Shell-shock / Amnesia / Kleptomania

During the past week or so I’ve come across three fictional shell-shock victims whose symptoms include kleptomania.

First there was Spoofy, the comically deranged victim of shell-shock in the play Three Live Ghosts; then there was a character in a Galsworthy story. Now today I have been reading a very odd story in the Strand Magazine for November 1919. It is called MacKurd: A Tale of the Aftermath, by Bertram Atkey.

Glende, the director of a bank, interviews an ex-officer called MacKurd for the post of cashier. MacKurd is 26 years old, has won the V.C., the M.C., and the Croix de Guerre. He wears an eye-patch, has a wooden foot, and suffers from “the Buzz” (“It’s nothing much, though. It’s a soft thick cobwebby sort of a buzz in my head.”)

He warns that if he is appointed as cashier he might sometimes feel tempted to take some of the lovely rustling notes home with him, so Glende wisely decides not to give him the job, but because he deduces (on smallish evidence) that MacKurd saved his son’s life in France, he appoints him to a sinecure as his own personal secretary. We are told that:

One watching him would never have dreamed that MacKurd V.C. was a nervous wreck, flying at a fearful speed upon a swift golden stream of champagne to the rapids of insanity and the deep falls of death.

MacKurd drinks brandy laced with champagne, gambles at “evil dens in the West-end”, steals things and signs cheques with Glende’s name – behaviour entirely explicable by shell-shock apparently. When he’s crashed Glende’s car, young David Glende returns from the war, utterly amnesic,and unable to recognise his father or sister. When he meets his old comrade MacKurd, though, the shock of meeting renders both of them sane. David suddenly remembers everything again, while MacKurd loses his kleptomania and, we are told as an epilogue, eventually marries Glende’s daughter.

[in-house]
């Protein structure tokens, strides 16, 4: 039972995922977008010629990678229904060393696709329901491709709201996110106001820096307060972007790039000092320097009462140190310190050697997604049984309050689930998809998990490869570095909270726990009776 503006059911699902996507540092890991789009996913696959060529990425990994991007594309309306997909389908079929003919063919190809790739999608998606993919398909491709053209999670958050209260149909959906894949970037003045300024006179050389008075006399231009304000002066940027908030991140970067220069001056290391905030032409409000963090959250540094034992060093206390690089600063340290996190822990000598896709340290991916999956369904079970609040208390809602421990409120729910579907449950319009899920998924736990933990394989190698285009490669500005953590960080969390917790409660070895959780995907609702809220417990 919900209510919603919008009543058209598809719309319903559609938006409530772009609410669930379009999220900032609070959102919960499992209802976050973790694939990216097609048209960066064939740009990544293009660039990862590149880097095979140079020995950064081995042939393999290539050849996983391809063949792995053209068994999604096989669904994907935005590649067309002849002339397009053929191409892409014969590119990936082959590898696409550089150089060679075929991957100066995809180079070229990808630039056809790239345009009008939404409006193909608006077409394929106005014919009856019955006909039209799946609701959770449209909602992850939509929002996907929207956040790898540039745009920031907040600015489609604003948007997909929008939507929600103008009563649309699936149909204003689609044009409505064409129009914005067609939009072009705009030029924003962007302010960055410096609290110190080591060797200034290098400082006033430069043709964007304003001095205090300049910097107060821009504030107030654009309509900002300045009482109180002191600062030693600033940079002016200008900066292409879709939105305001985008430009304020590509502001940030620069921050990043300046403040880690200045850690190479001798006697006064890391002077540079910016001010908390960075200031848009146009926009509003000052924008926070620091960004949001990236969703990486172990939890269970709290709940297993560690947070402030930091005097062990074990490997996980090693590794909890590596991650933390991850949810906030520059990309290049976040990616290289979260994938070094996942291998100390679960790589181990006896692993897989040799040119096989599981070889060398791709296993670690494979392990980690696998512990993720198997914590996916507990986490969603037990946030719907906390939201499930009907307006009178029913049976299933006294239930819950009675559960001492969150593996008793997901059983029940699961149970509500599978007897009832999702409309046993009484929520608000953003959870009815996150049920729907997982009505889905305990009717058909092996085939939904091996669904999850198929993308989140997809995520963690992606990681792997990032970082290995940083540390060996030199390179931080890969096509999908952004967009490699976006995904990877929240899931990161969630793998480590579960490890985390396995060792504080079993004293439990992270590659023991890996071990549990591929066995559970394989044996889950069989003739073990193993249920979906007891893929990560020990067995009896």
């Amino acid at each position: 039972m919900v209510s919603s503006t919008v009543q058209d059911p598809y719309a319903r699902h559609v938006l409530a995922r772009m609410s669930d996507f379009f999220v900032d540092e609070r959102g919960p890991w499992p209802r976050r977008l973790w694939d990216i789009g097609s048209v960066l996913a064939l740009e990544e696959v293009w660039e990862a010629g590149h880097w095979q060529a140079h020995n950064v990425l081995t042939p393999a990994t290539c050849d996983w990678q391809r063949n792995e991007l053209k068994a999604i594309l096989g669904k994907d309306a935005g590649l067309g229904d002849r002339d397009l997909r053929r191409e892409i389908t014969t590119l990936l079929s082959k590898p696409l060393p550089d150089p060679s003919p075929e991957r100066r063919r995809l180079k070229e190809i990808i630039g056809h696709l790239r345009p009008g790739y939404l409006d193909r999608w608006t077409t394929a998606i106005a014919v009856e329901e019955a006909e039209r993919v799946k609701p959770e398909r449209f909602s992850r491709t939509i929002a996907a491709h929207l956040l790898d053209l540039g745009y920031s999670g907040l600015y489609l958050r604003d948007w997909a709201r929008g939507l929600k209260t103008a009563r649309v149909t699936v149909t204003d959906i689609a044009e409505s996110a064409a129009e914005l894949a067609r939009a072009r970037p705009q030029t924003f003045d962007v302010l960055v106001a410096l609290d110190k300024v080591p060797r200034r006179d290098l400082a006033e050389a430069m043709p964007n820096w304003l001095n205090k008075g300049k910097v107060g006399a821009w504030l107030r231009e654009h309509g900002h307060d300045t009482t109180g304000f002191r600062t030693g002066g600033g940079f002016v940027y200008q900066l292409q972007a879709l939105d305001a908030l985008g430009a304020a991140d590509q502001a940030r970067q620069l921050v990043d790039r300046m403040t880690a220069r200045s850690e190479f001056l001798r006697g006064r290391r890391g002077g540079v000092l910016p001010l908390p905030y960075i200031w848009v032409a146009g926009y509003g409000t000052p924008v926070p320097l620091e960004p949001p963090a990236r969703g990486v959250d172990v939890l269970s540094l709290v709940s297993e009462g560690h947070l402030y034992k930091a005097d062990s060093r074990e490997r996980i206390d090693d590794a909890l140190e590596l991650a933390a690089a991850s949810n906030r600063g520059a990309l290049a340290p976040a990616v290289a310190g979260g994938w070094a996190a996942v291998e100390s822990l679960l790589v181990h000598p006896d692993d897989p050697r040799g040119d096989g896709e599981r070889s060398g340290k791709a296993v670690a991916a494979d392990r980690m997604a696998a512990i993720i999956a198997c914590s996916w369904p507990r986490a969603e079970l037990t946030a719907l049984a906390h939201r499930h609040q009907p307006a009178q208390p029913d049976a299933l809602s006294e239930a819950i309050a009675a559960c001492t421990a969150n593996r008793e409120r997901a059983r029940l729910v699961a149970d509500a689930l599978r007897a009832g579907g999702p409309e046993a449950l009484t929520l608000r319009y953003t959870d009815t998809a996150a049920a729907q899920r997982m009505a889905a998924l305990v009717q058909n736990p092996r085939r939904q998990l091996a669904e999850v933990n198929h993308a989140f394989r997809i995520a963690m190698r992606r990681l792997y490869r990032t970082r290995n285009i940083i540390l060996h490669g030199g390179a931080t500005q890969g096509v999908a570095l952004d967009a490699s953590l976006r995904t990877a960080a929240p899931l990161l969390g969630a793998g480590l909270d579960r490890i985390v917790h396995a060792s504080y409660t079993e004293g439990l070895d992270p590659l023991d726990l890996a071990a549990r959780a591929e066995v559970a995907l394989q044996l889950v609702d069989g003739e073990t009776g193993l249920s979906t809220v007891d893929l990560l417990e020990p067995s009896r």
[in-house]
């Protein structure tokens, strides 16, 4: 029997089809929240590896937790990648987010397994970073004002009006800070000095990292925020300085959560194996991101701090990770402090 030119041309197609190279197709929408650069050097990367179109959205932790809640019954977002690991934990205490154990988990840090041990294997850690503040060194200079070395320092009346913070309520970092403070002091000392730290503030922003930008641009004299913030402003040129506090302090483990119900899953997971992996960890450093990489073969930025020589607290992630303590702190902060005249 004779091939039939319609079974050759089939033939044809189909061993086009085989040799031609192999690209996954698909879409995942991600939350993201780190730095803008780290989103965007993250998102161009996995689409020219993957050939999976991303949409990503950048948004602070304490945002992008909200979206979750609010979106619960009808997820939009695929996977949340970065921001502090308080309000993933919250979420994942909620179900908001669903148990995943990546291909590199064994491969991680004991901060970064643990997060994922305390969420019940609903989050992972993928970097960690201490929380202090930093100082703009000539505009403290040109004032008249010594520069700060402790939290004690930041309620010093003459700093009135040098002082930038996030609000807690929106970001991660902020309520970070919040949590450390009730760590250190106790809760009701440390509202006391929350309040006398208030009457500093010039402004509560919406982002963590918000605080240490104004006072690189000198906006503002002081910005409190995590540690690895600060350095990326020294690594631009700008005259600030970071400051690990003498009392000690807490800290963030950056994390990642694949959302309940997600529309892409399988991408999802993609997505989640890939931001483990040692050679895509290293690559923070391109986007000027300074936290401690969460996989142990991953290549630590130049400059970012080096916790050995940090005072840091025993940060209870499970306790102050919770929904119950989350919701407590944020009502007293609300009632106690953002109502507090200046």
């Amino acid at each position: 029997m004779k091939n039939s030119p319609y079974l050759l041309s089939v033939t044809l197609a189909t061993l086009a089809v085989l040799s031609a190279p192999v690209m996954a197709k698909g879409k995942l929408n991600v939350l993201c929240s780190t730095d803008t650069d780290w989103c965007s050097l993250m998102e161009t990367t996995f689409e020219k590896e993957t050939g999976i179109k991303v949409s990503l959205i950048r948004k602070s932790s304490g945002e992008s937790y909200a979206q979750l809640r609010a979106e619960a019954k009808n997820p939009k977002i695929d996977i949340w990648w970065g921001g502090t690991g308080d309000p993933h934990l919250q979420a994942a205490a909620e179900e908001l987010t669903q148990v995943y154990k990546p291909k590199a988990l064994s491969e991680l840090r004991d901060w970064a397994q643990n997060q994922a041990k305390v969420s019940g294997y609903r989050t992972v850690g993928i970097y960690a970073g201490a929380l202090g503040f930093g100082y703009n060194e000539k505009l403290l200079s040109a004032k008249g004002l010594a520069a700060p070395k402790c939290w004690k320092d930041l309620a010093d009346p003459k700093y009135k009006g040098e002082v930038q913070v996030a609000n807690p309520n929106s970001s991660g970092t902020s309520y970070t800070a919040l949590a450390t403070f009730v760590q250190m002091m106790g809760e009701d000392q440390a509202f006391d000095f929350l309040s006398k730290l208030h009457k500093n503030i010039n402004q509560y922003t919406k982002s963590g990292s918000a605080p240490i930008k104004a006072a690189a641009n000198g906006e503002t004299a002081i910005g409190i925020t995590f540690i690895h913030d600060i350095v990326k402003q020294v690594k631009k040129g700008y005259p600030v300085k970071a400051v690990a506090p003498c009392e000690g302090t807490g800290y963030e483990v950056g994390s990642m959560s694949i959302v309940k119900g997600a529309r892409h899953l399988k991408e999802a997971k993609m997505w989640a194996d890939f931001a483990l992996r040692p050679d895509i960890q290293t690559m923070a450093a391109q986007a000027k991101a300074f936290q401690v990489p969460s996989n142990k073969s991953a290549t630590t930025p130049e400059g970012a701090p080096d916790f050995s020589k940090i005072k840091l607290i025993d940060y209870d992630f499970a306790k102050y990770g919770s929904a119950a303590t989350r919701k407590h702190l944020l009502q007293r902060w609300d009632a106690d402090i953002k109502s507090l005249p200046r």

Was kleptomania medically recognised as a symptom of shell-shock? Or was this just part of folklore? Maybe based on light-fingered ex-soldiers who blamed war experience for their lapses in honesty?

The story is remarkably silly, but possibly appealed at a time when people were fascinated and horrified by the things that war could do to people. Nor should we feel too superior to the readers of 1919. If MacKurd were alive today, he would probably be used to provide an episode of one of the documentary series about loonies that seem to be common on TV today. Even as I write this, my wife is watching a BBC3 programme about a woman who is terrified of buttons. The other day we watched five minutes of a programme about a man who could eat nothing but spaghetti hoops, and vomited if offered anything else. How the producers would have loved MacKurd!

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